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April 1992

Esophageal Perforation: A Reassessment of the Criteria for Choosing Medical or Surgical Therapy

Author Affiliations

Mayo Medical School Section of General Thoracic Surgery Mayo Clinic and Mayo Foundation Rochester, MN 55905

Arch Intern Med. 1992;152(4):693. doi:10.1001/archinte.1992.00400160011002

The treatment of esophageal perforation remains controversial. A perforation of the esophagus can present in different locations, have different causes, and present following different durations of time. Because of these variables and the grave prognosis if handled improperly, treatment requires experienced judgment by both medical and surfgical personnel. The goals include adequate drainage of contaminated spaces and prevention of further contamination,1 ultimately resulting in a live patient with normal alimentation. How this is accomplished should be determined by the presentation and course of the patient. Many patients will need urgent surgical intervention. To this end, early evaluation by a surgeon is needed in patients with an esophageal perforation.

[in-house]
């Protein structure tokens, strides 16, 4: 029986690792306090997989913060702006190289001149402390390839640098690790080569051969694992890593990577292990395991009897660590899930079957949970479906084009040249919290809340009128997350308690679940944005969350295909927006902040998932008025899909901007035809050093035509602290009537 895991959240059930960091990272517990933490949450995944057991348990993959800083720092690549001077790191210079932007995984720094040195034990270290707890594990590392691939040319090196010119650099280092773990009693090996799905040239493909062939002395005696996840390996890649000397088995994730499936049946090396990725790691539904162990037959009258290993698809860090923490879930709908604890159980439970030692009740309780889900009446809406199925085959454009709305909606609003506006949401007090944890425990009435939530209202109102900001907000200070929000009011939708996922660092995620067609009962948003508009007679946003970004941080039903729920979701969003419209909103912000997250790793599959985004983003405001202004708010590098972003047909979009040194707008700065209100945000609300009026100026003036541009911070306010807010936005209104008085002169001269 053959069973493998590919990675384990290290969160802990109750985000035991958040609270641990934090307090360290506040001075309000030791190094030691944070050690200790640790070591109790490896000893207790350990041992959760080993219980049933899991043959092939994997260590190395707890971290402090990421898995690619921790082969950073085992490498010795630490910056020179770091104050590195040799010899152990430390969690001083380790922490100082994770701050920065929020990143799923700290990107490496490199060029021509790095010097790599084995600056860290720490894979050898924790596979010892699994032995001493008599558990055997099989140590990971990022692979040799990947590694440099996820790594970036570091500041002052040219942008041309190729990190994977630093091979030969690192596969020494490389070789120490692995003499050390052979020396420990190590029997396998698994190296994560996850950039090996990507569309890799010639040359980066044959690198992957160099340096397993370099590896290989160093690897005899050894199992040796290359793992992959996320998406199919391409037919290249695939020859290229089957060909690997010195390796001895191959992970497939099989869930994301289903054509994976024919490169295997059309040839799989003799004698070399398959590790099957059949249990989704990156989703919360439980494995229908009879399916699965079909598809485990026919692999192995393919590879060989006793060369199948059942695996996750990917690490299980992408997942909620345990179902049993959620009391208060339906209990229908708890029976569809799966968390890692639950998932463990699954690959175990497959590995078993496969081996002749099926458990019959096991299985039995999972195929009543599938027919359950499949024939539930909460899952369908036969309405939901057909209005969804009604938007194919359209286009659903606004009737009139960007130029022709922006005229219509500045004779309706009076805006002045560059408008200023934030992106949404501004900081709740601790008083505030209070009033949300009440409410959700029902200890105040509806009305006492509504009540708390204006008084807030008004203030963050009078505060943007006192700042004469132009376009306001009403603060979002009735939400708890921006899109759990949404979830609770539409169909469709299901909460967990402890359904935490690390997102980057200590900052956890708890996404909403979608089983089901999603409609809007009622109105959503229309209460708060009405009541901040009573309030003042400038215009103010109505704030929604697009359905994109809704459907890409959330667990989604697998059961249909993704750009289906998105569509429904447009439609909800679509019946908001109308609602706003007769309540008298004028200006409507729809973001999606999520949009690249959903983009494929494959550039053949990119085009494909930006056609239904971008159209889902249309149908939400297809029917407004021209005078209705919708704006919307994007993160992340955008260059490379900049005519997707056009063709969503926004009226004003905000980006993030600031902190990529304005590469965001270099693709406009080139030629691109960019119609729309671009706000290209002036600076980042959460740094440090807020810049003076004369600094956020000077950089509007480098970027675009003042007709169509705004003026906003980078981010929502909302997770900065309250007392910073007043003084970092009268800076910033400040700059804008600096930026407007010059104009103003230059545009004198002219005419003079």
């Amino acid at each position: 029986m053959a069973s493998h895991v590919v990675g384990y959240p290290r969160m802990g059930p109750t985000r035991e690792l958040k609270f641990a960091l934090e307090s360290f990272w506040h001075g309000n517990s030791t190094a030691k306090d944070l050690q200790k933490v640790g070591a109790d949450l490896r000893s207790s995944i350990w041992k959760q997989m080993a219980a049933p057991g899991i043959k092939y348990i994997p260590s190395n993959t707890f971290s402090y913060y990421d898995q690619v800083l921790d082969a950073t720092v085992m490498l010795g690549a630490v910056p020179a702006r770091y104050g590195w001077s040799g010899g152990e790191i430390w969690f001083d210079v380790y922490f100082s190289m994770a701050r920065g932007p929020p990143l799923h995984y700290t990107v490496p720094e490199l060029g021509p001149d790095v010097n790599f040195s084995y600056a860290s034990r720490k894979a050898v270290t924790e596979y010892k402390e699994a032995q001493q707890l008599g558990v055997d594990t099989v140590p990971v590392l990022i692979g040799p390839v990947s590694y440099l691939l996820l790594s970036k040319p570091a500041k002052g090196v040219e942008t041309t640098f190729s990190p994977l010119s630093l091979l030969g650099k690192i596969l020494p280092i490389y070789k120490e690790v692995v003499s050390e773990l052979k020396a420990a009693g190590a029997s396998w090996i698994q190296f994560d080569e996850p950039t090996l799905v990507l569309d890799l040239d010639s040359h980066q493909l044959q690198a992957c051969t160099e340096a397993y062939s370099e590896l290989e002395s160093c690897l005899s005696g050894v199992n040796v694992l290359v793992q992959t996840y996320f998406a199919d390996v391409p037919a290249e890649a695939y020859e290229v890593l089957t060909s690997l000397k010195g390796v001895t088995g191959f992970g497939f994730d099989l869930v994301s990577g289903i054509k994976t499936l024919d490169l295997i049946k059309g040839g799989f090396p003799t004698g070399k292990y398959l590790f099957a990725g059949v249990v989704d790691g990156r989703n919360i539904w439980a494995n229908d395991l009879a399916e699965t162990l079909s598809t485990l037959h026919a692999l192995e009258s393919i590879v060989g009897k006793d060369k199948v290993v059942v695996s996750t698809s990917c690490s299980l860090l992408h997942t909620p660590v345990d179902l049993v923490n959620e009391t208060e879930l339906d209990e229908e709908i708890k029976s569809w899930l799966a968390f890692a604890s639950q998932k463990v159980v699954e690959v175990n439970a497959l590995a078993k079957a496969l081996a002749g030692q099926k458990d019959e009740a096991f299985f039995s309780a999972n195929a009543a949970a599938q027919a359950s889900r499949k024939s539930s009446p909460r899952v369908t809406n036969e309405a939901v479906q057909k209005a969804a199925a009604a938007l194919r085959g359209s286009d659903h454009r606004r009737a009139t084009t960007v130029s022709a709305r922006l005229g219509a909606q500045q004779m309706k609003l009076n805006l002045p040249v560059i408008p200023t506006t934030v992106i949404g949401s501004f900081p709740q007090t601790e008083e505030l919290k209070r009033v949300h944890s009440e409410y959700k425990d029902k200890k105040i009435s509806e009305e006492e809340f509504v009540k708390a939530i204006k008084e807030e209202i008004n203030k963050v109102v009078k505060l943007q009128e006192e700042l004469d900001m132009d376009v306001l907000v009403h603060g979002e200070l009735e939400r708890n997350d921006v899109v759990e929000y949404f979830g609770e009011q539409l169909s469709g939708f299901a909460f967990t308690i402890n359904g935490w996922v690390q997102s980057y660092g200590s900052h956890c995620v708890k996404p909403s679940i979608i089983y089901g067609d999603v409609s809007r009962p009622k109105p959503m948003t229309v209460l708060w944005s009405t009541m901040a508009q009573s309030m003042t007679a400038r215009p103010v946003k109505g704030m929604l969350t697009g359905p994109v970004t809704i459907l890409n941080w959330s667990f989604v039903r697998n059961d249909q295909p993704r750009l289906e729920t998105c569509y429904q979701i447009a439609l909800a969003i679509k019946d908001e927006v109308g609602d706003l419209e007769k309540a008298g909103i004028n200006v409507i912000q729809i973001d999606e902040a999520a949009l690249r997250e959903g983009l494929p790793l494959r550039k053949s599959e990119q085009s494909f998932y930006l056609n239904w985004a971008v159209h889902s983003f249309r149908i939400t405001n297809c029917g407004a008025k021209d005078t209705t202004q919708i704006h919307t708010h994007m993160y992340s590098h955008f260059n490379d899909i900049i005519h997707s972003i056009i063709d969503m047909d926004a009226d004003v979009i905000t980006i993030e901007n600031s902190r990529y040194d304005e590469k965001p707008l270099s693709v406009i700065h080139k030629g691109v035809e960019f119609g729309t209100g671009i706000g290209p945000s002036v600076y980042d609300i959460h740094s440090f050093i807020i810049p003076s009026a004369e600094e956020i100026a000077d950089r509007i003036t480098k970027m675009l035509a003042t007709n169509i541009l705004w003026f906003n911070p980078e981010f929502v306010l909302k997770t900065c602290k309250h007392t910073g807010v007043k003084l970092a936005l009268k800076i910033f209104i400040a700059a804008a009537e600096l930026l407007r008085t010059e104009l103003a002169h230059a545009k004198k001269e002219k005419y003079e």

Shaffer and colleagues2 reviewed 25 patients who were treated for esophageal perforation over a 9-year period at the University of Virginia. Twelve patients were managed surgically, and 13 patients were treated without surgical intervention. Shaffer et al are to be